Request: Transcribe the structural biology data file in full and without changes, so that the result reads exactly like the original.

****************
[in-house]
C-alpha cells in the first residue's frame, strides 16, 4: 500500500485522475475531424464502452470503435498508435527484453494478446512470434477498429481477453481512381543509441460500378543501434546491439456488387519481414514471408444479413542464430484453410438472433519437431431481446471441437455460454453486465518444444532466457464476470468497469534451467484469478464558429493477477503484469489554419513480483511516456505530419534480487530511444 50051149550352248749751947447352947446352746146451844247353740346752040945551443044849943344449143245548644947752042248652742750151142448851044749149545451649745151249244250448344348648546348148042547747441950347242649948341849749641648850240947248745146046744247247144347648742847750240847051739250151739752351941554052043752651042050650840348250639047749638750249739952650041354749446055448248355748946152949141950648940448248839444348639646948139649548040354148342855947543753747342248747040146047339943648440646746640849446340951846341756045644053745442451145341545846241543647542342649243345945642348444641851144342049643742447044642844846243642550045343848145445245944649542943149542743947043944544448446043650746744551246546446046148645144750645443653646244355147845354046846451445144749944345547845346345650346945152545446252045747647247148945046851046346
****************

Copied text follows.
[in-house]
C-alpha cells in the first residue's frame, strides 16, 4: 500500500485522475475531424464502452470503435498508435527484453494478446512470434477498429481477453481512381543509441460500378543501434546491439456488387519481414514471408444479413542464430484453410438472433519437431431481446471441437455460454453486465518444444532466457464476470468497469534451467484469478464558429493477477503484469489554419513480483511516456505530419534480487530511444 50051149550352248749751947447352947446352746146451844247353740346752040945551443044849943344449143245548644947752042248652742750151142448851044749149545451649745151249244250448344348648546348148042547747441950347242649948341849749641648850240947248745146046744247247144347648742847750240847051739250151739752351941554052043752651042050650840348250639047749638750249739952650041354749446055448248355748946152949141950648940448248839444348639646948139649548040354148342855947543753747342248747040146047339943648440646746640849446340951846341756045644053745442451145341545846241543647542342649243345945642348444641851144342049643742447044642844846243642550045343848145445245944649542943149542743947043944544448446043650746744551246546446046148645144750645443653646244355147845354046846451445144749944345547845346345650346945152545446252045747647247148945046851046346